Specific Aim 3: Check for agreement between specimen types This study analyzed two kinds of specimen (serum and urine), which were collected under two kinds of conditions (first-morning and following hypotonic challenge) and normalized with two kinds of methods (relative to creatinine or relative to the pooled Week 1 sample). The following results were similar across all specimen types, conditions, and normalization methods:
Of the 20 pathways that appeared impacted based on serum analyses, 17 also appeared impacted in urine analyses (see Tables 2, 3 and S3). Results of the heatmap, OPLS-DA and PCA analyses of each specimen type are detailed in the Supplementary Materials (see Figures S1-S3).
Differences between urine and serum
Unlike the OPLS-DA results for the serum data, the OPLS-DA results for the urine data suggested reduced between-person variation in the urine metabolomic profile in Week 6 (supplementary Figure S3). Potential impacts on glycine, serine and threonine metabolism, glyoxylate and dicarboxylate metabolism, and glycerolipid metabolism were only detected in urine. The pantothenate & CoA biosynthesis, glutathione metabolism, and purine pathways were not identified as potentially impacted based on urine (Tables 2-4).
The urine and serum metabolomic results differed in terms of directions of effect. The majority of low molecular weight features increased in abundance relative to creatinine, in serum, but decreased relative to creatinine, in urine (Table 3). The ascorbate & aldarate, pentose & glucuronate, and galactose pathways, which appeared upregulated based on the serum metabolomic profile, appeared downregulated based on the urine metabolomic profiles. Metabolic pathways which appeared increased in post-bolus urine (Table 2), appeared to decrease in the other specimen types: Alanine, aspartate & glutamate metabolism, aminoacyl-tRNA biosynthesis, arachidonic acid metabolism, arginine & proline metabolism, arginine biosynthesis, retinol metabolism, and glyoxylate & dicarboxylate metabolism.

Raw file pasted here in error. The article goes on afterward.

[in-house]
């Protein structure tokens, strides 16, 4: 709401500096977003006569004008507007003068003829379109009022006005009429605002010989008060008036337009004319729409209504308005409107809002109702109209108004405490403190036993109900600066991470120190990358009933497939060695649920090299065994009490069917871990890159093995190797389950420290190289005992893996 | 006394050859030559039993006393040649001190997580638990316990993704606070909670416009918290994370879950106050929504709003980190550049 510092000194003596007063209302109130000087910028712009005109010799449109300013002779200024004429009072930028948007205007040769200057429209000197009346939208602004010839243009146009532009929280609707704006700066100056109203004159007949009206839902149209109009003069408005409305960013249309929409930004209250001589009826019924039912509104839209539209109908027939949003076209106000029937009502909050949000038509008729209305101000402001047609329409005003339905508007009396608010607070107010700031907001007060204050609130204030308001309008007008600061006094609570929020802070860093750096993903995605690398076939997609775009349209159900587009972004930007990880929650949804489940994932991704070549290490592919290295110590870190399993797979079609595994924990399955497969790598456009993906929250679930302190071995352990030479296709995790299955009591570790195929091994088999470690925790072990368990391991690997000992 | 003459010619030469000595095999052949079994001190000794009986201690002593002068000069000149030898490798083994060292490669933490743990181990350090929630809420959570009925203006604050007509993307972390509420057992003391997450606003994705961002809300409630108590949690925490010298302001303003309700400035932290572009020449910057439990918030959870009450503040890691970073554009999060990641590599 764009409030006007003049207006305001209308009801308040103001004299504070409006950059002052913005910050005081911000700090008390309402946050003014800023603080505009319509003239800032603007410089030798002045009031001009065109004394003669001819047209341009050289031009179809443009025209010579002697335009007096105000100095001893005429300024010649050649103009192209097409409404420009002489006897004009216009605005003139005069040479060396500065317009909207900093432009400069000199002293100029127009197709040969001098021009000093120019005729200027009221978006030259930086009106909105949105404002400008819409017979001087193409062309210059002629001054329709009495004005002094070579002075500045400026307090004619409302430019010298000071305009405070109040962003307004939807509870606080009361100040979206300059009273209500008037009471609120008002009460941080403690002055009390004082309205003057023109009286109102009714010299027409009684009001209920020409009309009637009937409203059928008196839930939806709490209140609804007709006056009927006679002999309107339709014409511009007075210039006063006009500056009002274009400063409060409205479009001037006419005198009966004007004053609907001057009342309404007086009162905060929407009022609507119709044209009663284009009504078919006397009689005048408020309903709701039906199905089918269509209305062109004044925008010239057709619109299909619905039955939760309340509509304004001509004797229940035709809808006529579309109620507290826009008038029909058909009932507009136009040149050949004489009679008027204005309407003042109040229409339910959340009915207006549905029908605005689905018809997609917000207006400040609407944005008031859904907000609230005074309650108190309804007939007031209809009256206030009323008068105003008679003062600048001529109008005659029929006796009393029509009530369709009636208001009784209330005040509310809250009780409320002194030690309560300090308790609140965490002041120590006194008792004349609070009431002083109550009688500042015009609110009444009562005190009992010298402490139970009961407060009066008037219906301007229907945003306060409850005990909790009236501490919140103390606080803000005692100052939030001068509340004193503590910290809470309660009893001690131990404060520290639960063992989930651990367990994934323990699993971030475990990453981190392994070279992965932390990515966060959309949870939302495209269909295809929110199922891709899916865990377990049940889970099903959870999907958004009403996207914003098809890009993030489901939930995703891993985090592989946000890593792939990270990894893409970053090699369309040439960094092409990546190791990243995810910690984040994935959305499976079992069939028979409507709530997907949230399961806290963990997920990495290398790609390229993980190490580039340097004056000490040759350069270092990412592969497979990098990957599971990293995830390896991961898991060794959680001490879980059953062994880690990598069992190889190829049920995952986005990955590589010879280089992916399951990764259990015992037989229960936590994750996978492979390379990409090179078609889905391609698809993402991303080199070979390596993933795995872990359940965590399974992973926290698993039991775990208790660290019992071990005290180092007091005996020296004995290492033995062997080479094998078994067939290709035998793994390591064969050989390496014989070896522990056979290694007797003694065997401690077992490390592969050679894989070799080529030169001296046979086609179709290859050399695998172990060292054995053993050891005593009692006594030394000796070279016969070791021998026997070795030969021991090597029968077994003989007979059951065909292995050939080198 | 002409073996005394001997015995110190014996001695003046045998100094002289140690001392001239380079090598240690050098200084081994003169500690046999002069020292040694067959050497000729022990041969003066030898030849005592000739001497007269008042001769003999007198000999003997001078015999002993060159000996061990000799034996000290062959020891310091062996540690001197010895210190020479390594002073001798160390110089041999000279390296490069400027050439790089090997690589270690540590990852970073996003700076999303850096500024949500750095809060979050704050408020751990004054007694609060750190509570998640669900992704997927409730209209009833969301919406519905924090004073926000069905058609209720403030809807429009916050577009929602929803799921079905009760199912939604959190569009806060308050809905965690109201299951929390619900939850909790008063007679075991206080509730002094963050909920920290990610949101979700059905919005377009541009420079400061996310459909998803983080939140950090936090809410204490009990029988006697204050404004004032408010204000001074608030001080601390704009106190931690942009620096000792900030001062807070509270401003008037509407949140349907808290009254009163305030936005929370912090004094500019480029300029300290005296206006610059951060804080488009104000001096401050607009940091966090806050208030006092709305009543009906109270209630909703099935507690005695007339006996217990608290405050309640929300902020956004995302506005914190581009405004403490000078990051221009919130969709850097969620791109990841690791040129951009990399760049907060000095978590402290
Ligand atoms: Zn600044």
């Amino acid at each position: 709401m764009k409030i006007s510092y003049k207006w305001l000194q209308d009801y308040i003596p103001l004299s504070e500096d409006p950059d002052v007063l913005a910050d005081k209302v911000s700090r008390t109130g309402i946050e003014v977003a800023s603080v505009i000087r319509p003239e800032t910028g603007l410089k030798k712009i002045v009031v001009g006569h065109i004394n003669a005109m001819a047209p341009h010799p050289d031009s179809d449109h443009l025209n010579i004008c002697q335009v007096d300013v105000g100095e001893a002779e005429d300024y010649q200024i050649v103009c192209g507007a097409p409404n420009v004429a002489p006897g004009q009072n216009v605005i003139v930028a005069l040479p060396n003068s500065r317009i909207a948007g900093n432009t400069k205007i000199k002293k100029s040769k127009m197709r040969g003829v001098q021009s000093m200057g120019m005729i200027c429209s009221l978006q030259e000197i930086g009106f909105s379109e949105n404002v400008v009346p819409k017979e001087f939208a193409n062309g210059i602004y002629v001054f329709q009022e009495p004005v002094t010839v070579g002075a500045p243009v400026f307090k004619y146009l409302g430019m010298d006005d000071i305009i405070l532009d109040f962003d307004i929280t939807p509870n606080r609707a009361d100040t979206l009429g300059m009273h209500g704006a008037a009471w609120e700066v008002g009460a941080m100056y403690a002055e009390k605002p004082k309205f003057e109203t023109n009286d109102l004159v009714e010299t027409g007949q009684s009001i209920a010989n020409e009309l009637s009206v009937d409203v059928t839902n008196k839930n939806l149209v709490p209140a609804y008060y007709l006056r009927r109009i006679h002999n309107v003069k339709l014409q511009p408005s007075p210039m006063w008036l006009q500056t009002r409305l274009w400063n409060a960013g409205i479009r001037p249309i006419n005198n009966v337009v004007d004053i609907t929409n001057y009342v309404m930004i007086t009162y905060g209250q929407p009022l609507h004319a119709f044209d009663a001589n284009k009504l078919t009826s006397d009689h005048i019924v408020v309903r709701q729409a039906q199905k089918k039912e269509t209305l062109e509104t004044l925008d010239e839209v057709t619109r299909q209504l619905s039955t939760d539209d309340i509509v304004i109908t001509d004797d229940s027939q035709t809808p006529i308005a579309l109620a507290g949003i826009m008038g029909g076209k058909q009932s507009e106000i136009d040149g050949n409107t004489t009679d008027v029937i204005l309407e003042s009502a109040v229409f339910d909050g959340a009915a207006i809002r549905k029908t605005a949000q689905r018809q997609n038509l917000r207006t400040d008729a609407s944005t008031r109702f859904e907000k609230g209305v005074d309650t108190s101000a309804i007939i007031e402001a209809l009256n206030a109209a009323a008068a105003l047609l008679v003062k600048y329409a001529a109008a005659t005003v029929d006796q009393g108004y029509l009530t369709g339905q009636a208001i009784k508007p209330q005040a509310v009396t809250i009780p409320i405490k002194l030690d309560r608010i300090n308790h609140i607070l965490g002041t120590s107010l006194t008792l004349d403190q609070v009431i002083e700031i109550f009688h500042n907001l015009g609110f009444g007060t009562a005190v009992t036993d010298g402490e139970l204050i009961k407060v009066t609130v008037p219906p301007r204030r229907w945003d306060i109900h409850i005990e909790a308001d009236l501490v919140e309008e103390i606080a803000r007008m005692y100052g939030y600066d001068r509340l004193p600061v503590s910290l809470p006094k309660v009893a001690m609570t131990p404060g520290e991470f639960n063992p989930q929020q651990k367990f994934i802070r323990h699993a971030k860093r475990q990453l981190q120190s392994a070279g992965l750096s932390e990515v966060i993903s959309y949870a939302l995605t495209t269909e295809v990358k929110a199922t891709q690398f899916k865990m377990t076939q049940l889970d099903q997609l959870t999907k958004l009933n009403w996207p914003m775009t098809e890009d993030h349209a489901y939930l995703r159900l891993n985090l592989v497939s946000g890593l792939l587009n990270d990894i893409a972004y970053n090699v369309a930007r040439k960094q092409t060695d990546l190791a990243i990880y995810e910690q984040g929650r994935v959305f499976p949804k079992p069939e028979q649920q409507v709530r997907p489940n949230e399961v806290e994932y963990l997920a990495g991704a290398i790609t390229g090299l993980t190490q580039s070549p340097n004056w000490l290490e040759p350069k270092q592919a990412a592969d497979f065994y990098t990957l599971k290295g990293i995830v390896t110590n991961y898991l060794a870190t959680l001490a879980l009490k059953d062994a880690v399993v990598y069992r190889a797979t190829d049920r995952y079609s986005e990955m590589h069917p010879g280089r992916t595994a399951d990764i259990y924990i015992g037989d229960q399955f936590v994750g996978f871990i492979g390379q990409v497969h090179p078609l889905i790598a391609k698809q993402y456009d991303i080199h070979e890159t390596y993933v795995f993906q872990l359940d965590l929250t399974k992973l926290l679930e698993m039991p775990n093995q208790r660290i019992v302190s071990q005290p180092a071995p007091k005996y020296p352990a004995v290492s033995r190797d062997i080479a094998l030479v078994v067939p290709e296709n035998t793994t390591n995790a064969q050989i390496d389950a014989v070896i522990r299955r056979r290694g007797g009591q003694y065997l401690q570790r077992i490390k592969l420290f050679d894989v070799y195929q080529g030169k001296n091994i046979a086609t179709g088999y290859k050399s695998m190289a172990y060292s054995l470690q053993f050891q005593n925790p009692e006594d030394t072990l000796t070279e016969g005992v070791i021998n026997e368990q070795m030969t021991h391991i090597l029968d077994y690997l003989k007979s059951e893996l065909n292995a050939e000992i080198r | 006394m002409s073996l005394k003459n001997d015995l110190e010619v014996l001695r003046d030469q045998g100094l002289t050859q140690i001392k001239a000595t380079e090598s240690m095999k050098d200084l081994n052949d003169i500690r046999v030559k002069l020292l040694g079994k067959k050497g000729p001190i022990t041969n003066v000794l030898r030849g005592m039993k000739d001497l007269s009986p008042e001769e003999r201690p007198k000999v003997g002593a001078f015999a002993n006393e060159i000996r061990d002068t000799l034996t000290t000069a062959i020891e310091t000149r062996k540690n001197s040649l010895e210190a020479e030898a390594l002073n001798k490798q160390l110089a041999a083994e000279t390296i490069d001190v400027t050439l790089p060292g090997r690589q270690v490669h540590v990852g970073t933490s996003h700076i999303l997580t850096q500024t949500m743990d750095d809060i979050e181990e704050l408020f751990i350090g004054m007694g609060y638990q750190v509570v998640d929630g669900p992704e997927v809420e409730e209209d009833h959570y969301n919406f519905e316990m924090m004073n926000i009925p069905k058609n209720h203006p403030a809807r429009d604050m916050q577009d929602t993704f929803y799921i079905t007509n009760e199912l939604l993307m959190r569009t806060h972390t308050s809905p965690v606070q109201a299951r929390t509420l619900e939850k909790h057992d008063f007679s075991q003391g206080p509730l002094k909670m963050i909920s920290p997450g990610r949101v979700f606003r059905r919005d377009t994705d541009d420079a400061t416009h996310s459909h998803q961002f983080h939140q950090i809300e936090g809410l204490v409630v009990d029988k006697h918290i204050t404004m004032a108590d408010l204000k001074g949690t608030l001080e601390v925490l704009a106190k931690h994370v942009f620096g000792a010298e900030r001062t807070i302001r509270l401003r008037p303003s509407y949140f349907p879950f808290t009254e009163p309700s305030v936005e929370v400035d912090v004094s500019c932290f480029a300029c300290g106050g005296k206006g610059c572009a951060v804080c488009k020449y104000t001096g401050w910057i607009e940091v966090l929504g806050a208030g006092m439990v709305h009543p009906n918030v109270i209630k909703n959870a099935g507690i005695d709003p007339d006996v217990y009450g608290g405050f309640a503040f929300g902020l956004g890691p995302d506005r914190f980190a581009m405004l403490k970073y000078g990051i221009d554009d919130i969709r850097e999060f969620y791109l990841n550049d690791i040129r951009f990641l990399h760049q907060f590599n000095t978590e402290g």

Differences by timing and normalization method
Many features which decreased in abundance in the first-morning urine from Week 1 to Week 6 increased in abundance in the post-bolus urine (see Table 2). The acute change in condition, from overnight food and water restriction to 60 min post-ingestion of 750 mL drinking water, was associated with a reversal in the direction of potential impact of the chronic hydration exposure on alanine, aspartate, glutamate and glyoxylate metabolism and arginine and aminoacyl-tRNA synthesis.
Most of the metabolic pathways (12 out of 14) that were identified as potentially impacted based on the serum results, when normalized by creatinine, also appeared potentially impacted when normalized by the pooled Week 1 sample. The two exceptions, butanoate and galactose pathways, did not appear impacted when normalization did not account for hemodilution. Normalization by the pooled sample, which might better reflect the in vivo or physiological condition, identified three pathways, which were not identified by normalization by creatinine. Potential impacts on glutathione and beta-alanine metabolism and pantothenate & CoA biosynthesis were observed without correction for hemodilution.